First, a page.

Valid: Fri 10 Jul 2020 06:00 to Sat 11 Jul 2020 06:00 UTC
Issued: Fri 10 Jul 2020 00:04
A level 1 and level 2 are issued for Poland and Belarus for severe convective wind gusts, tornadoes and large hail.
A level 1 and level 2 are issued for SE France, Switzerland, SE Germany, the Czech Republic, Austria and N Italy mainly for excessive convective precipitation, large hail and to a lesser degree for severe convective wind gusts.
Level 1 areas issued for the Pyrenees and for E Turkey for excessive convective precipitation and large hail.
A high-index pattern is in place. Low 500 hPa geopotential and sea-level pressure cover the Norwegian Sea, the British Isles and Scandinavia. A fairly strong mid-level jet runs along its southern flank with an axis initially from the Channel to Belarus. In the course of this forecast period, it increasingly tilts from a W-erly to a SW-erly direction as a mid-level trough moves from the British Isles towards France, BeNeLux and Germany.
Ahead of this trough, a developing surface cyclone is predicted to move from the Netherlands (Fri 06 UTC) to Estonia (Sat 06 UTC). Latest forecast model runs narrowed down its track, but not yet the degree of its deepening (by Sat 06 UTC: 1000 hPa according to ECMWF versus 1006 hPa according to GFS). Very warm air - with a plume of steep lapse rates originating from Spain and reinforced over the Alps - is advected into central Europe in its warm sector, a substantial CAPE-and-shear overlap builds and an outbreak of severe thunderstorms is expected.
Calm and warm to very warm midsummer conditions are in place further south and southeast. A weak surface anticyclone is centered from Romania to the Ukraine.
... Poland to Belarus ...
CAPE buildup may be a bit sluggish at first, but should reach 300-1000 J/kg until the late afternoon under warm air advection, synoptic lift, converging low-level winds and some hours of insolation. Higher CAPE is possible towards the south, depending on how far north the plume of steeper lapse rates can spread. In any case, this CAPE will overlap with strong vertical wind shear, e.g. often 15-20 m/s across the 0-3 km layer and 10-15 m/s across the lowest kilometer. Especially near the warm front, a strongly sheared and helical flow is already available very close to the surface.
Under plentiful synoptic and mesoscale lift, scattered storms will likely initiate by afternoon along the frontal boundary and slightly south of it. A quick organization into supercells with a risk of large hail, tornadoes and severe downbursts or bowing line segments with a main risk of more concentrated swaths of severe wind gusts is expected. The closer to the frontal boundary, which runs roughly along a line Poznan - slightly north of Warsaw - Bialystok - Minsk, the more likely the discrete, supercellular mode appears, as lower cloud bases should keep storms inflow-dominated for a prolonged time. Especially in this mentioned belt, the tornado risk is significantly enhanced, and even a strong and long-lived tornado cannot be ruled out! Forming or existing storms should be closely monitored if they are tracking into areas of more strongly backed (i.e., southerly to easterly) surface winds, which might quickly develop in this highly dynamic and volatile setup.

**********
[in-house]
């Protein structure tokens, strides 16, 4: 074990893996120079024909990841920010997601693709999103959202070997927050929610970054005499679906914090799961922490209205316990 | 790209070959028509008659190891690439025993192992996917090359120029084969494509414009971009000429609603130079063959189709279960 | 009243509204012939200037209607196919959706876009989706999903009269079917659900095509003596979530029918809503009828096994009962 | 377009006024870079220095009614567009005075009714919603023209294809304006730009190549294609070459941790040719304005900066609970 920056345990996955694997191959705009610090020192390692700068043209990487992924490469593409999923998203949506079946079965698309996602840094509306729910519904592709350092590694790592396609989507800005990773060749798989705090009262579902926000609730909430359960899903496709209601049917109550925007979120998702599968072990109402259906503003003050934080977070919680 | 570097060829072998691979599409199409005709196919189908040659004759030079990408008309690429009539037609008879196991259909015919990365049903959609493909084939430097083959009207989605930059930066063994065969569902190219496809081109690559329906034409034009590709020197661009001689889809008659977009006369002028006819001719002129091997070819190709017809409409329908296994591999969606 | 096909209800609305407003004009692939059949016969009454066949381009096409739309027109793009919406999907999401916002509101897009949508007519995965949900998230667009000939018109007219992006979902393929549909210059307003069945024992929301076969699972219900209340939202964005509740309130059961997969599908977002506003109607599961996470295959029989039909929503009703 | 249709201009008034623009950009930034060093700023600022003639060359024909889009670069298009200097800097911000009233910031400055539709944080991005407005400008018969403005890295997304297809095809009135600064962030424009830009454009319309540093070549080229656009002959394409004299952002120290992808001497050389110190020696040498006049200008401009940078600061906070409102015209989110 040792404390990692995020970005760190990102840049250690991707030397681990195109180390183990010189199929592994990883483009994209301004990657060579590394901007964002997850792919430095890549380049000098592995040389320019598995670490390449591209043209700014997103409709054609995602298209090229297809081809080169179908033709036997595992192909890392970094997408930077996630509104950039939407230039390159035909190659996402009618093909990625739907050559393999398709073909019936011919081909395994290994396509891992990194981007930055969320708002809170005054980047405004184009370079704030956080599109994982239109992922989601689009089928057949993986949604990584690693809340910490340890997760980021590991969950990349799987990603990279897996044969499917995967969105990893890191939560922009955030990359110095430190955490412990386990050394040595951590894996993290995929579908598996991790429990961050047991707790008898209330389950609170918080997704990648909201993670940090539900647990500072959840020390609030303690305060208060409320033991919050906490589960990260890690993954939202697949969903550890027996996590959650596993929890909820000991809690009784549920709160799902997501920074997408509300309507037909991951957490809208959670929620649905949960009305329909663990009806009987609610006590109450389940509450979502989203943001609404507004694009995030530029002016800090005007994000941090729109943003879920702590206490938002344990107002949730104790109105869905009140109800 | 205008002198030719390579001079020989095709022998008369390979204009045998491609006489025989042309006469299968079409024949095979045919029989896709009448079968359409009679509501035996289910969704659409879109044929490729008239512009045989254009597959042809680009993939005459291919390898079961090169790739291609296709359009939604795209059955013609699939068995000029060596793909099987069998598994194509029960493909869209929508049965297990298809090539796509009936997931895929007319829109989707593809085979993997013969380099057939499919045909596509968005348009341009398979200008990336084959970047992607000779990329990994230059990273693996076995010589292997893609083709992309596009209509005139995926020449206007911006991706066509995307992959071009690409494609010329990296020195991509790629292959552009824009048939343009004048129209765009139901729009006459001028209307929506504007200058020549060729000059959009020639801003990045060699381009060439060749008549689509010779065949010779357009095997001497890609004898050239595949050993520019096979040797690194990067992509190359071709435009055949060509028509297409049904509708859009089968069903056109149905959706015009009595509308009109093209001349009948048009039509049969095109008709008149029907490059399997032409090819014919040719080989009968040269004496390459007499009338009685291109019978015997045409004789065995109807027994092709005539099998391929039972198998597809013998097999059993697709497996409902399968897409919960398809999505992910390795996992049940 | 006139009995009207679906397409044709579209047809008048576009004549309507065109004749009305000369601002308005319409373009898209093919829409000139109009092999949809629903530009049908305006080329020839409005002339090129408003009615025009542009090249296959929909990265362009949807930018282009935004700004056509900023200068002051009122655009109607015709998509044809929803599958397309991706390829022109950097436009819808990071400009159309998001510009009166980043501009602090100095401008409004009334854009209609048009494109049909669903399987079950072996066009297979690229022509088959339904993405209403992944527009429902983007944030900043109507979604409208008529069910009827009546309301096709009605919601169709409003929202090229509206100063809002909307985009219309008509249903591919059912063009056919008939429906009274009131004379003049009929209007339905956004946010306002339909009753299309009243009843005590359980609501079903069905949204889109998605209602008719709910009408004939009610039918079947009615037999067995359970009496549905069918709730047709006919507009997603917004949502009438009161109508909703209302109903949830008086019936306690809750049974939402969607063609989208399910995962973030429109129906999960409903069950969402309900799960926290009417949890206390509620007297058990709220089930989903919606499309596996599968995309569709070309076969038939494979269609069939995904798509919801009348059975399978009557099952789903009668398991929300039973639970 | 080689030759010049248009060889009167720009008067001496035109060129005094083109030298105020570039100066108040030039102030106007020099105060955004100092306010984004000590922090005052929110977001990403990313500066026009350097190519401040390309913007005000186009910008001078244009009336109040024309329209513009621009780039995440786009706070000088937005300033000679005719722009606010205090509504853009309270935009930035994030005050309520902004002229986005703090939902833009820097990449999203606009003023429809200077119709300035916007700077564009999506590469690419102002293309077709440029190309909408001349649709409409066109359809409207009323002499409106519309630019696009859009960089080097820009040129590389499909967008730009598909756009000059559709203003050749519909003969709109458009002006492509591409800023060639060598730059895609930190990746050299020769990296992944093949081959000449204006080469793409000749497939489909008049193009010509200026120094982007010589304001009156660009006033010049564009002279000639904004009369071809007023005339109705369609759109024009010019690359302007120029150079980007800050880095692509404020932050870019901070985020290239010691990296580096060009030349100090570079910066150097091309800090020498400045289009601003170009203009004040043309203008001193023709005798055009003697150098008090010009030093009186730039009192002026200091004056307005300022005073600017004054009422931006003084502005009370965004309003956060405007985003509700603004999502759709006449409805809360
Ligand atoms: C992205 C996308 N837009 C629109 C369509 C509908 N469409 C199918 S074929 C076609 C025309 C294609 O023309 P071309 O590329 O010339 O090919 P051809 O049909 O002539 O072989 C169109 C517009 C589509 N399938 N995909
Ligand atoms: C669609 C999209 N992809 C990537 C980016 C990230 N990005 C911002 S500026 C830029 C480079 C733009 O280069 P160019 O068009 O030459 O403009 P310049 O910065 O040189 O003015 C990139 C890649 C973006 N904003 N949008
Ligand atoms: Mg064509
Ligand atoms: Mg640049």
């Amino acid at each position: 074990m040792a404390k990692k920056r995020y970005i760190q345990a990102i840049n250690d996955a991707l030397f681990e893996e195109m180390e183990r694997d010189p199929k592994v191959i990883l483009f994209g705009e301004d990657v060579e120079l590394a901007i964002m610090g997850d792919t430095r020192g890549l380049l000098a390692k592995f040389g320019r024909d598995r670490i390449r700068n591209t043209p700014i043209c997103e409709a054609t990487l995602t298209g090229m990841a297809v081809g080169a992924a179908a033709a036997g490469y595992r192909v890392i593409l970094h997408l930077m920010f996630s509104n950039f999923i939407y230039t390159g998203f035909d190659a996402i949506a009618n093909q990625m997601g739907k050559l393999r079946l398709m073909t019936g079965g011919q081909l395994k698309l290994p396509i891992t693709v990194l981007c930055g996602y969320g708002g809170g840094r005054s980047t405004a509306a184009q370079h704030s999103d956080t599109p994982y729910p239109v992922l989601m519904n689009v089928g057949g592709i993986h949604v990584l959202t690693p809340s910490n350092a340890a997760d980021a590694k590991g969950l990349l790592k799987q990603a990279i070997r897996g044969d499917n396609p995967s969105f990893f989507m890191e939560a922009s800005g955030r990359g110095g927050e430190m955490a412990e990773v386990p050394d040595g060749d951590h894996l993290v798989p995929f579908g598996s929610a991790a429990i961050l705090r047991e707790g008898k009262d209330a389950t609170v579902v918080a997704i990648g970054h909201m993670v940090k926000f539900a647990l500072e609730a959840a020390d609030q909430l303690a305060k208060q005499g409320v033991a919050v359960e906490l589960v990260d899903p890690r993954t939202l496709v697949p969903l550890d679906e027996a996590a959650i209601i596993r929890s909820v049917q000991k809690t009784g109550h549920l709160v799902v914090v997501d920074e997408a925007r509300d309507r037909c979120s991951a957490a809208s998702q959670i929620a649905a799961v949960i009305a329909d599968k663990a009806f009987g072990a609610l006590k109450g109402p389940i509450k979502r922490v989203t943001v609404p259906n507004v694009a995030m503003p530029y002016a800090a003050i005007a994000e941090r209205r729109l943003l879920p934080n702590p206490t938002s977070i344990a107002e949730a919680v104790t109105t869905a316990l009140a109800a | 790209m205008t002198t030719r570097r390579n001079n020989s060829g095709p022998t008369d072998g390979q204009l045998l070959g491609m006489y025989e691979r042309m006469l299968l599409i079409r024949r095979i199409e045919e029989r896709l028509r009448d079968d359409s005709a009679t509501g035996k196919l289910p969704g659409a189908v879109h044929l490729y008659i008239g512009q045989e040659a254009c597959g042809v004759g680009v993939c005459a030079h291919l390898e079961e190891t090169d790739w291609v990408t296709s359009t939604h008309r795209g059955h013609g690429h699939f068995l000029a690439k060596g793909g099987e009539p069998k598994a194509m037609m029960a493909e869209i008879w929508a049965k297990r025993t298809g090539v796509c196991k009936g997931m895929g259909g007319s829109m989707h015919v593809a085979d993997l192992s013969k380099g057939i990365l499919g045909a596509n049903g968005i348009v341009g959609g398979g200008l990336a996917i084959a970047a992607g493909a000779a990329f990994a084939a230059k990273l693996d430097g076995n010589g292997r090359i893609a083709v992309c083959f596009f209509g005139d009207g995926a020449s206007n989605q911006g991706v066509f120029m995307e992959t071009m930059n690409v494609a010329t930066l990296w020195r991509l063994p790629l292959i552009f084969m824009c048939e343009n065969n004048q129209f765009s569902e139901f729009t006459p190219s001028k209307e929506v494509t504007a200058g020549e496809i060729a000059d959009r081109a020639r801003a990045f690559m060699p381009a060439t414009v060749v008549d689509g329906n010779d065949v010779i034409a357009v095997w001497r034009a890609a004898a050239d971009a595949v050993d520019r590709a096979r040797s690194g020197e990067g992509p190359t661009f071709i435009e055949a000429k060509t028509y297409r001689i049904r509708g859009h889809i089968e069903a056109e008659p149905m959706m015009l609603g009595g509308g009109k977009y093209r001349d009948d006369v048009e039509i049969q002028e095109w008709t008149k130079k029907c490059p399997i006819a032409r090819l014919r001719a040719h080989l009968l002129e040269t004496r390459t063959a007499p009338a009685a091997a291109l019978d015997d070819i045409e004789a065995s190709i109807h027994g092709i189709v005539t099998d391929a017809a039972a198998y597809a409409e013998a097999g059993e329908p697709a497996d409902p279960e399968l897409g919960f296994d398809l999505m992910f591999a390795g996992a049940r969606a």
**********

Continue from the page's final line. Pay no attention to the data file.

Despite limiting factors, namely in form of rather low equilibrium level heights and possible cloud fields in the warm sector, the threat appears high enough to warrant a level 2.
Convection will continue to move eastward into Belarus and Russia in the evening, while it gradually becomes elevated and weakens.
... E France to Austria and Czech Republic ...
The southern level 2 area is characterized by more CAPE (500-1500 J/kg) under steeper lapse rates, but weaker kinematics and dynamics on the anticyclonic side of the jet stream. However, while vertical wind shear is weak in the lower tropopshere, deep-layer (0-6 km) shear increases from 10 m/s on the southern side of the Alps to 20 m/s in S Germany and the Czech Republic, sufficient for some storm organization.
Scattered to widespread convection is expected in the afternoon first over the Massif Central and the Alps, in particular over Austria. Convection-resolving models simulate numerous storms propagating to the right and left, some of them transient supercells. East and south of the Alps, the air mass is strongly capped, hence the right-movers will decay as soon as they leave mountainous terrain. In contrast, the left-movers running into the northern Alpine forelands encounter a gradually weakening cap due to subtle synoptic lift and the approaching cold front. It might need two or three attempts of outflow boundaries running out of the Alps, but in the evening the cap should be broken and even a large storm cluster may propagate from the Alps into SE Germany into N Austria.
The main risk is large hail in initiating stages (isolated very large hail not ruled out in case of supercells), but it soon shifts to excessive precipitation due to the high storm coverage and a tendency for backbuilding or training. By evening, several or even numerous flash flood events are a distinct scenario, most notably along the north Alpine rim. In addition, a few cold-pool driven strong to severe wind gusts are not ruled out.
Convection will gradually become elevated and decay overnight, but can still locally flare up when the cold front reaches and crosses the Alps. In particular, first storms may also spread into N Italy towards Saturday morning.
... NE Spain, Italy, E Turkey, Georgia, Armenia, Azerbaijan, Caucasus mountains ...
Scattered afternoon storms in an environment of moderate CAPE and weak vertical wind shear pose a risk of isolated flash floods and marginally large hail. Convection will be strictly tied to orographic features due to a strong cap and a lack of synoptic lift.